There are many reasons why you might get the ORA-28000 the account is locked error message, ranging from too many attempts at logging on with an incorrect password to a password which has expired and subsequently been automatically locked. In Oracle 10g the default password security mechanisms which were included in the default profile (every user is assigned the default profile unless explicitly changed during or after user creation) were more relaxed when compared with the 11g implementation. In 11g there are must more restrictive measures in place to lock out accounts.
View the Status of User Accounts
To see the status of user accounts it’s best to take a look at the DBA_USERS view:
SELECT USERNAME, ACCOUNT_STATUS FROM DBA_USERS ORDER BY USERNAME;
Lock and Unlock Oracle User Accounts
You can easily unlock an Oracle user account by using the following statement:
ALTER USER username ACCOUNT UNLOCK;
If you want to expire and lock a user account you can use the following statement:
ALTER USER username PASSWORD EXPIRE ACCOUNT LOCK;
You may find that once you have unlocked the user account and the ORA-28000: the account is locked error message goes away that you face a new error message: ORA-28002: the password will expire within x days. This is quite common if the default profiles have not been changed after an upgrade to Oracle 11g.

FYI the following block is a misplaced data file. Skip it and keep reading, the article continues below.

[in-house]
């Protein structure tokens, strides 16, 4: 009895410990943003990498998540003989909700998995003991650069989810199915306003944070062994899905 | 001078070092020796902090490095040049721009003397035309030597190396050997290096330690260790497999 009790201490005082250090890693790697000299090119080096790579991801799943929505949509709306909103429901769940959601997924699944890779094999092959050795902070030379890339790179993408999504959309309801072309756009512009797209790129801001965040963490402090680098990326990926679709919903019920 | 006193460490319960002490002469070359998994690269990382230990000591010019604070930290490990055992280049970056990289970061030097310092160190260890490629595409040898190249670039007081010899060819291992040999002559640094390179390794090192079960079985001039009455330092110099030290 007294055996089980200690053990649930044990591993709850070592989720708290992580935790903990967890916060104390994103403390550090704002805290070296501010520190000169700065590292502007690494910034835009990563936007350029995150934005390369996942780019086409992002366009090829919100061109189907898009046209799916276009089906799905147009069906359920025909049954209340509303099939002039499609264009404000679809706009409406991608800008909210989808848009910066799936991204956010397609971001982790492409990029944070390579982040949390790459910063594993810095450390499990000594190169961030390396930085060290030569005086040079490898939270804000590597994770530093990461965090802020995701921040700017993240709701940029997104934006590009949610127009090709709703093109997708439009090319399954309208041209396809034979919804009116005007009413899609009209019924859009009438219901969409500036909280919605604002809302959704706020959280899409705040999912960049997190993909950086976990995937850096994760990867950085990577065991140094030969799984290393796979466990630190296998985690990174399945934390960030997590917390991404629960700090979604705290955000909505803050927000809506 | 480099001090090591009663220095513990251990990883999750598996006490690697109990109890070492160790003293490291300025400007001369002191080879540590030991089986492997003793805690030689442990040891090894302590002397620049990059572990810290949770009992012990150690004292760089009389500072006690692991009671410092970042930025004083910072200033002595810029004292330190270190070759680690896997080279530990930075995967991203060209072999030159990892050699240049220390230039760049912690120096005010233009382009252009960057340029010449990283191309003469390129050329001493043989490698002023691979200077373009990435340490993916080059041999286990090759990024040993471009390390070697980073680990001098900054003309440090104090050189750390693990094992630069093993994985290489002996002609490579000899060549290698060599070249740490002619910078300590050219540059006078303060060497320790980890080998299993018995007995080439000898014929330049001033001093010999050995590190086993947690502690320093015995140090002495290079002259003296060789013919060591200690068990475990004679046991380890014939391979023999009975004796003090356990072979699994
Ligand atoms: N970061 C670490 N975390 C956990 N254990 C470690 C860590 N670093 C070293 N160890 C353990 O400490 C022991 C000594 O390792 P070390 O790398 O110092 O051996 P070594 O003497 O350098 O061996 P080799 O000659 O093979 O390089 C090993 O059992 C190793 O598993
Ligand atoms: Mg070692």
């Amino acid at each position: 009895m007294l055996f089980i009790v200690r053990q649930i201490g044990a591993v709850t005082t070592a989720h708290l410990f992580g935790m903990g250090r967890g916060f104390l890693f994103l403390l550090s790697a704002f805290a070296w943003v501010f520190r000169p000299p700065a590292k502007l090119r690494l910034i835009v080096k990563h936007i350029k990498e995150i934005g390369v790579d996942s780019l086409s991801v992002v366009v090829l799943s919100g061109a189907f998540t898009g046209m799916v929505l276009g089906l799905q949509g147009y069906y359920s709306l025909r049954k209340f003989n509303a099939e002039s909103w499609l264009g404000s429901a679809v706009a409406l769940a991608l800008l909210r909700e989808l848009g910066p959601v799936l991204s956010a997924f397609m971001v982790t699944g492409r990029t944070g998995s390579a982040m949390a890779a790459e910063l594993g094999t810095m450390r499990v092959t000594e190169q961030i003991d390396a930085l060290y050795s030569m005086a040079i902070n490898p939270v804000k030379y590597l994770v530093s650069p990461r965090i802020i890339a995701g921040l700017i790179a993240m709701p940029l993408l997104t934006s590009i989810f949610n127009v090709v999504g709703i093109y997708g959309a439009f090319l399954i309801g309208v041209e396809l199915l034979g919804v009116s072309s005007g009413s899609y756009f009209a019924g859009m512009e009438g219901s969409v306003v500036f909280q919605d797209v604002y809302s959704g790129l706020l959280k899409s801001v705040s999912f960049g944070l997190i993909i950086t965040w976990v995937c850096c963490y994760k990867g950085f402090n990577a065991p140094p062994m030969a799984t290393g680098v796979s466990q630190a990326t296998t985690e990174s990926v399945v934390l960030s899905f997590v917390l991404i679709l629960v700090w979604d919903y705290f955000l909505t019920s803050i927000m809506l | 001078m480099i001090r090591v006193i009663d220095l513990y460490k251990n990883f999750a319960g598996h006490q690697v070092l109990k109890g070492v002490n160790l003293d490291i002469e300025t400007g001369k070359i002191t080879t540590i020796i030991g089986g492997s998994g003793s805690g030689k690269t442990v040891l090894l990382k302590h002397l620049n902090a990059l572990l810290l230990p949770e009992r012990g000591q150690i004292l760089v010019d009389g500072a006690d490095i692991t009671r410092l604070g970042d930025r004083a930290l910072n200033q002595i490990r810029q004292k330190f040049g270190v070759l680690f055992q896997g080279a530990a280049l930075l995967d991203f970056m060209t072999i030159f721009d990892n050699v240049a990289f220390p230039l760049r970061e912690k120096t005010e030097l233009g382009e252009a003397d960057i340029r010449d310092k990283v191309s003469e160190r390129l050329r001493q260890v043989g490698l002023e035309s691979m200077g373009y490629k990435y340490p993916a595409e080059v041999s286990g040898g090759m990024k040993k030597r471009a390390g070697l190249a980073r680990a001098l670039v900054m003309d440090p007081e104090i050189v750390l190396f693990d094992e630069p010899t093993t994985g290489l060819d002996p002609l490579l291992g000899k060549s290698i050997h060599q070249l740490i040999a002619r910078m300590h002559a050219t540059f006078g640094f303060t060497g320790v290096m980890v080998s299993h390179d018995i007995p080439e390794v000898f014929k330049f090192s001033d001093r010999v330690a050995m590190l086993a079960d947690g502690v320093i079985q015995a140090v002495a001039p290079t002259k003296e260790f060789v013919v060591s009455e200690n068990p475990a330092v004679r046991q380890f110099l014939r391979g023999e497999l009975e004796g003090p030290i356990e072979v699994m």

I have written more about the ORA-28002 error message in another article so have a read up of the details there. Also, here are the commands that I used when upgrading my DEV databases from 10.2.0.4 to 220.127.116.11:
alter profile default limit FAILED_LOGIN_ATTEMPTS unlimited; alter profile default limit PASSWORD_LIFE_TIME unlimited; alter profile default limit PASSWORD_GRACE_TIME unlimited;
This helped prevent an administration nightmare on DEV with user accounts becoming locked all of the time. However, please bear in mind what kind of data you have on your environment and whether or not this lack of password security will breach any security requirements that you should enforcing.
So, now that you have unlocked the user account you should have resolved the ORA-28000 error message and can move on with your day-to-day DBA activities…Until the next time!
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Category: Database Config